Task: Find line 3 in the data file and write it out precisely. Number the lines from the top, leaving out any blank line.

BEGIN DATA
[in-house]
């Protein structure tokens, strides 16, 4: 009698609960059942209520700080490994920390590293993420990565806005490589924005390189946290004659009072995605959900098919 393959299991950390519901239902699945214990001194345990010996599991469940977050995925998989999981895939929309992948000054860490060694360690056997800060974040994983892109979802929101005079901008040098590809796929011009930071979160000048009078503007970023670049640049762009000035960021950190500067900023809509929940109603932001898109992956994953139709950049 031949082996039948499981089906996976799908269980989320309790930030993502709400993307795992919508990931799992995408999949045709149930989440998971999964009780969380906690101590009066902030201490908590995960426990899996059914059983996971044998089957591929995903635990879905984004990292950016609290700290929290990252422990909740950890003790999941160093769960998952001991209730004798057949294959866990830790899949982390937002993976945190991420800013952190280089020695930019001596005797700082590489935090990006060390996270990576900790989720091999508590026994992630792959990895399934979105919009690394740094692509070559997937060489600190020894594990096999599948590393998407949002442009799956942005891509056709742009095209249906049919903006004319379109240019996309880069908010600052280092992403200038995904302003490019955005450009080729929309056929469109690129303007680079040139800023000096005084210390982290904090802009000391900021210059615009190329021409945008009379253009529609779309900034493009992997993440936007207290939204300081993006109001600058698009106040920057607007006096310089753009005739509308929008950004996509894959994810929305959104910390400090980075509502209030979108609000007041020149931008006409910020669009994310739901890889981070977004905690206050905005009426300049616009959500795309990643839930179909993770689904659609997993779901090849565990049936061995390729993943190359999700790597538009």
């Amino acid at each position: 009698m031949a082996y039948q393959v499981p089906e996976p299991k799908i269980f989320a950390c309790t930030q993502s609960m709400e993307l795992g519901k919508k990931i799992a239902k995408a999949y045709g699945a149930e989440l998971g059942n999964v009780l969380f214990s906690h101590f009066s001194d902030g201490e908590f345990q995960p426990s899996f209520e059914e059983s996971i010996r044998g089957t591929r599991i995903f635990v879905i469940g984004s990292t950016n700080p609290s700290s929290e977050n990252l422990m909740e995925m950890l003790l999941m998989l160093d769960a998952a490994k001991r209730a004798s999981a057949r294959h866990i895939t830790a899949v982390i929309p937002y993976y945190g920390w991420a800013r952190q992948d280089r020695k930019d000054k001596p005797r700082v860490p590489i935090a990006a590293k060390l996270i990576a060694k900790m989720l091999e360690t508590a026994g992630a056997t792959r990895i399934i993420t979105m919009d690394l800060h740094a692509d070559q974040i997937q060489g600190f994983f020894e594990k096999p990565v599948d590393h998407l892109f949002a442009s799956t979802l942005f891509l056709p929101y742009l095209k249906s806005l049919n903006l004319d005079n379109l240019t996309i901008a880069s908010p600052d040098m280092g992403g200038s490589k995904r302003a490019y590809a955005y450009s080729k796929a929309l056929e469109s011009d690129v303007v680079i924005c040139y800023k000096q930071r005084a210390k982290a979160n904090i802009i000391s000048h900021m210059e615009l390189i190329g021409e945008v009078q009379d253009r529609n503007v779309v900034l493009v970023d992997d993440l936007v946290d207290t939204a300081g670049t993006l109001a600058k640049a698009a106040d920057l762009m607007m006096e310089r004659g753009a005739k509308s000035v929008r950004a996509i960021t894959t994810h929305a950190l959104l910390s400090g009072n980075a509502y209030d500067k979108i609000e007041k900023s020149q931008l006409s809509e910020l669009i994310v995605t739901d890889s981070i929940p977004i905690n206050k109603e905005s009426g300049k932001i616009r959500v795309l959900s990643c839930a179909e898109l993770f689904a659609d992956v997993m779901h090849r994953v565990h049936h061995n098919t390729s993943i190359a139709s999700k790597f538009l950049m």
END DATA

């Amino acid at each position: 009698m031949a082996y039948q393959v499981p089906e996976p299991k799908i269980f989320a950390c309790t930030q993502s609960m709400e993307l795992g519901k919508k990931i799992a239902k995408a999949y045709g699945a149930e989440l998971g059942n999964v009780l969380f214990s906690h101590f009066s001194d902030g201490e908590f345990q995960p426990s899996f209520e059914e059983s996971i010996r044998g089957t591929r599991i995903f635990v879905i469940g984004s990292t950016n700080p609290s700290s929290e977050n990252l422990m909740e995925m950890l003790l999941m998989l160093d769960a998952a490994k001991r209730a004798s999981a057949r294959h866990i895939t830790a899949v982390i929309p937002y993976y945190g920390w991420a800013r952190q992948d280089r020695k930019d000054k001596p005797r700082v860490p590489i935090a990006a590293k060390l996270i990576a060694k900790m989720l091999e360690t508590a026994g992630a056997t792959r990895i399934i993420t979105m919009d690394l800060h740094a692509d070559q974040i997937q060489g600190f994983f020894e594990k096999p990565v599948d590393h998407l892109f949002a442009s799956t979802l942005f891509l056709p929101y742009l095209k249906s806005l049919n903006l004319d005079n379109l240019t996309i901008a880069s908010p600052d040098m280092g992403g200038s490589k995904r302003a490019y590809a955005y450009s080729k796929a929309l056929e469109s011009d690129v303007v680079i924005c040139y800023k000096q930071r005084a210390k982290a979160n904090i802009i000391s000048h900021m210059e615009l390189i190329g021409e945008v009078q009379d253009r529609n503007v779309v900034l493009v970023d992997d993440l936007v946290d207290t939204a300081g670049t993006l109001a600058k640049a698009a106040d920057l762009m607007m006096e310089r004659g753009a005739k509308s000035v929008r950004a996509i960021t894959t994810h929305a950190l959104l910390s400090g009072n980075a509502y209030d500067k979108i609000e007041k900023s020149q931008l006409s809509e910020l669009i994310v995605t739901d890889s981070i929940p977004i905690n206050k109603e905005s009426g300049k932001i616009r959500v795309l959900s990643c839930a179909e898109l993770f689904a659609d992956v997993m779901h090849r994953v565990h049936h061995n098919t390729s993943i190359a139709s999700k790597f538009l950049m």